Overall, Big 4 firms are still unmatched when it comes to buffing up your resume. Smaller firms prefer to hire former Big 4 employees over those from mid-tier accounting firms. There’s a reason that medium-sized firms are sometimes called “second-tier.” That said, taking a job that doesn’t suit you just because it looks good on your resume isn’t the best career path for everyone.
Ultimately, here’s what it boils down to when it comes to Big 4 vs. mid-tier firms.
If we consider accounting mid-tier firms to be those with between 1,000 and 10,000 employees, here are the 20 firms that fit this bill. This data comes from Accounting Today’s 2019 list as ranked by revenue.
|Firm Name||Total Employees||2018 Revenue|
|CBIZ & MHM||3,876||$784,910,000|
|Dixon Hughes Goodman||2,001||$430,000,000|
|Carr, Riggs & Ingram||1,975||$305,970,000|
|Citrin Cooperman & Co.||1,045||$270,000,000|
So, why mid-tier over Big 4? Usually, it comes down to work-life balance. Most people who work at small to medium accounting firms do so because it allows them to spend more time with their families or pursue hobbies. However, a mid-tier firm will still provide a better salary and more opportunities than most small-sized firms. Your choice will come down to your career and lifestyle priorities.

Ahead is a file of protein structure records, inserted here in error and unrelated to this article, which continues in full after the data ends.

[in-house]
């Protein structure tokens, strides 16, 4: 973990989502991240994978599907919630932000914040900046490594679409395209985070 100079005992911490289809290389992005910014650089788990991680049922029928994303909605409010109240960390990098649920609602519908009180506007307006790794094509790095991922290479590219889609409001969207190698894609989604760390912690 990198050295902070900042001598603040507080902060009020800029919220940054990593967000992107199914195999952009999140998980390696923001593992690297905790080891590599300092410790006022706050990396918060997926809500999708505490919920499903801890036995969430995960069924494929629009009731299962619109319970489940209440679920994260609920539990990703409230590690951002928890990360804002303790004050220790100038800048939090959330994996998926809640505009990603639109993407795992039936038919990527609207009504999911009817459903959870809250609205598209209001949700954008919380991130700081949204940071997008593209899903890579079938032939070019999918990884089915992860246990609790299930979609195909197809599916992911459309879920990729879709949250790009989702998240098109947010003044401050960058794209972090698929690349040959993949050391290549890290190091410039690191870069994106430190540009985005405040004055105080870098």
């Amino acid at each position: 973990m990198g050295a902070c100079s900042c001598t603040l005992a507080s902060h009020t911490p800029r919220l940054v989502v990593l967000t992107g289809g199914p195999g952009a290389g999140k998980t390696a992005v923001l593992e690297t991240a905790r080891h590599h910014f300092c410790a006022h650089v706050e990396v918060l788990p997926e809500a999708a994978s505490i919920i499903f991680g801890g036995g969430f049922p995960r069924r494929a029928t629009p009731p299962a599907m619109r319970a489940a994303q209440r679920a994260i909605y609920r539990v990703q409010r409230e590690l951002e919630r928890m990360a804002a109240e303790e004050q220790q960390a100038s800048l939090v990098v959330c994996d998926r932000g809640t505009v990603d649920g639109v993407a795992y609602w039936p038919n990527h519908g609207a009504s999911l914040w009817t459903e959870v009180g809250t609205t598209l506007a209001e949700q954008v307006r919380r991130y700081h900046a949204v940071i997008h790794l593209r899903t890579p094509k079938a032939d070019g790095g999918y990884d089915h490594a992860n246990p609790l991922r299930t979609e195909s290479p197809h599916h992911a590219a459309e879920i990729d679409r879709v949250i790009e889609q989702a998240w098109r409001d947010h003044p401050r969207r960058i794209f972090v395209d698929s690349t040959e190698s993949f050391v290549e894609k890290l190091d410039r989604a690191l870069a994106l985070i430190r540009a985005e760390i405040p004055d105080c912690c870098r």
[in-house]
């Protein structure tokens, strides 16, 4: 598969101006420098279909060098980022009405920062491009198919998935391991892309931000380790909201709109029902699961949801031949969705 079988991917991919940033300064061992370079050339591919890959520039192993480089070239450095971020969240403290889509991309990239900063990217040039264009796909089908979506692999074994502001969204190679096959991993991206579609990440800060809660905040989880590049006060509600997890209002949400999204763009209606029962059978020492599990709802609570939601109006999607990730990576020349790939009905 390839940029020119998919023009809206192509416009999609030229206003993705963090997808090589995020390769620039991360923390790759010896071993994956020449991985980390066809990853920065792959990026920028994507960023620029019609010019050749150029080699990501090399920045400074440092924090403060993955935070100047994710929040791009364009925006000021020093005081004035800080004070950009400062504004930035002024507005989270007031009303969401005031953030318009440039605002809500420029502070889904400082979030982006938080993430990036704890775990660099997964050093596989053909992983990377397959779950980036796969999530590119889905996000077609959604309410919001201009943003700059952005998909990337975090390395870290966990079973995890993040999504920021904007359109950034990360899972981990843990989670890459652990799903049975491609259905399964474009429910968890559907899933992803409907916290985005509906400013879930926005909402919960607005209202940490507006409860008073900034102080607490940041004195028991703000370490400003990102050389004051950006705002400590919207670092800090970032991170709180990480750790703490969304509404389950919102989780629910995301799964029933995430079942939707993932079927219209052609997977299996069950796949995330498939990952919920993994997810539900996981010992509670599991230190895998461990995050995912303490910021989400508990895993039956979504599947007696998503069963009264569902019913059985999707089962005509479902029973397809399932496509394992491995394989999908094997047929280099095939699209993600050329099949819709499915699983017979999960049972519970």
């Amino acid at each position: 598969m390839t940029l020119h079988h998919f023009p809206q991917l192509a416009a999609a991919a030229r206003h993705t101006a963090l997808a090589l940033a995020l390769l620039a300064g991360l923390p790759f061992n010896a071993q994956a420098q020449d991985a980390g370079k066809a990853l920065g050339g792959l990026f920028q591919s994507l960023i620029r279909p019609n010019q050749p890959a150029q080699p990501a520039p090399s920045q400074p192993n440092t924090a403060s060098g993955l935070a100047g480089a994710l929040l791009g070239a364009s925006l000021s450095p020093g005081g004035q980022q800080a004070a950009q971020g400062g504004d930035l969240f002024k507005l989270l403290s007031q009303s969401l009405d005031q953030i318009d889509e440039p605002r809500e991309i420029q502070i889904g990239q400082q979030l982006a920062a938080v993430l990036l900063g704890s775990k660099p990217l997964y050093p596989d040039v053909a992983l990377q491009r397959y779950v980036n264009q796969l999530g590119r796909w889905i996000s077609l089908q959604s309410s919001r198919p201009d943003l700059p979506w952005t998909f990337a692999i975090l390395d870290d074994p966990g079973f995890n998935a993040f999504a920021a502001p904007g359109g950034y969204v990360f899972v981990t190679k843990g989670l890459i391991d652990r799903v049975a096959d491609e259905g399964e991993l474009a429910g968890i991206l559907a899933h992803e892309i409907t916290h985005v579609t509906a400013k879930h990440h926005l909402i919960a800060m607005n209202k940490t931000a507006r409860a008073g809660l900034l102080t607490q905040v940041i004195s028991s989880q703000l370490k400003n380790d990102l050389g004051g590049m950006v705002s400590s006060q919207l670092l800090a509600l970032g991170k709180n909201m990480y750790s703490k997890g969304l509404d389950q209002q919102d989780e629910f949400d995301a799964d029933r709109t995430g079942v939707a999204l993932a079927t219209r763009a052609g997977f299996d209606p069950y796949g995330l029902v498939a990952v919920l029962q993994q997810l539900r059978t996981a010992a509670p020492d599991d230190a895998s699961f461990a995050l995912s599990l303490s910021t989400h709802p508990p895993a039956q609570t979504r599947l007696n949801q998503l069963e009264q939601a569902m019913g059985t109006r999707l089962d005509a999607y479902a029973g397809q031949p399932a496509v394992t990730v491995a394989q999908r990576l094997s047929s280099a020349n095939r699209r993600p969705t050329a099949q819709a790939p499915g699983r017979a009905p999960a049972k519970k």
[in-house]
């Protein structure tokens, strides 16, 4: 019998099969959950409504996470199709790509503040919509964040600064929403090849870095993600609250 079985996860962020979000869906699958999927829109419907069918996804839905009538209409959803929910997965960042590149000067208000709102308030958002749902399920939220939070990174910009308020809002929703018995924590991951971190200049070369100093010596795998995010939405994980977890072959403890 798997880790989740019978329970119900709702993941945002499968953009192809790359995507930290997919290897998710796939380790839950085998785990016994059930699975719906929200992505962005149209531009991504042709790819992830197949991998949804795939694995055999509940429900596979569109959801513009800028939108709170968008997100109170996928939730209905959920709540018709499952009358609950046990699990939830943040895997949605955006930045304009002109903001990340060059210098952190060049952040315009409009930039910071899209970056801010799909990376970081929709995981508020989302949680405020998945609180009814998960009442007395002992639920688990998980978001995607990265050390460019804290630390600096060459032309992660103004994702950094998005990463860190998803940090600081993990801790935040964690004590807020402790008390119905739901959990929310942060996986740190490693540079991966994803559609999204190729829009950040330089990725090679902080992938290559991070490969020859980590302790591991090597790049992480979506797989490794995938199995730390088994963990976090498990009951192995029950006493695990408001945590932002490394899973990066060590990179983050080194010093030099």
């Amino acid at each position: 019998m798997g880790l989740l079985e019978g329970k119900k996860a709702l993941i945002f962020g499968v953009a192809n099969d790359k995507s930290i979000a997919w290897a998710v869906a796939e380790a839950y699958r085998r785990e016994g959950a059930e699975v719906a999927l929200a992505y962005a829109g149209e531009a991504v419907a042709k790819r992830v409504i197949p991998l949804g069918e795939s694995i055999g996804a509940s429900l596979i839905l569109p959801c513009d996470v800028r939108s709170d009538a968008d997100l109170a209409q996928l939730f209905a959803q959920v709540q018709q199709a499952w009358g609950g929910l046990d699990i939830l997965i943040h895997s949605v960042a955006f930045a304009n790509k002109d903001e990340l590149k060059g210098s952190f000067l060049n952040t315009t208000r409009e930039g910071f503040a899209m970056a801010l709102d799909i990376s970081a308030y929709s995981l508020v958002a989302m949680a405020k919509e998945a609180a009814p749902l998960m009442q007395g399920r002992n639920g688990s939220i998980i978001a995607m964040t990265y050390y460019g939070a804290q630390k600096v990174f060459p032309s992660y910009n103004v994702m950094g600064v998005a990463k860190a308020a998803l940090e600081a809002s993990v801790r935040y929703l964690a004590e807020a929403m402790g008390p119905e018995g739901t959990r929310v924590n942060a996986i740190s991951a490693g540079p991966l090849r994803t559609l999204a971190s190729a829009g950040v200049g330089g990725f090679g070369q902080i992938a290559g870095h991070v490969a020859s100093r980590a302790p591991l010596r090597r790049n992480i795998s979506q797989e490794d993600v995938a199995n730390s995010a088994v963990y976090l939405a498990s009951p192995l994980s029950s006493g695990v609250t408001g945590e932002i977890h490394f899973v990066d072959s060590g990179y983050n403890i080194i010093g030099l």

Generally speaking, the medium accounting firms size refers to the largest ten to twenty firms below the Big 4. RSM, BDO, and Grant Thornton are the largest and most well-known of these firms
The best firm for you is, as always, the one with the work environment that suits your life and needs. You’ll have a different experience at, for example, Eide Bailly, which is headquartered in North Dakota, than you would at RSM, which is headquartered in Chicago. Finding medium-sized accounting firms is easy, so do some research into the firms’ corporate culture to decide which one is the best for you.
Between 1,000 and 10,000 employees are working at a mid-tier accounting firm.
I am the author of How to Pass The CPA Exam (published by Wiley), and I also passed all 4 sections of the CPA Exam on my first try. Additionally, I have led webinars, such as for the Institute of Management Accountants, authored featured articles on websites like Going Concern and AccountingWeb, and I'm also the CFO for the charity New Sight. Finally, I have created other accounting certification websites to help mentor non-CPA candidates. I have already mentored thousands of CPA, CMA, CIA, EA, and CFA candidates, and I can help you too!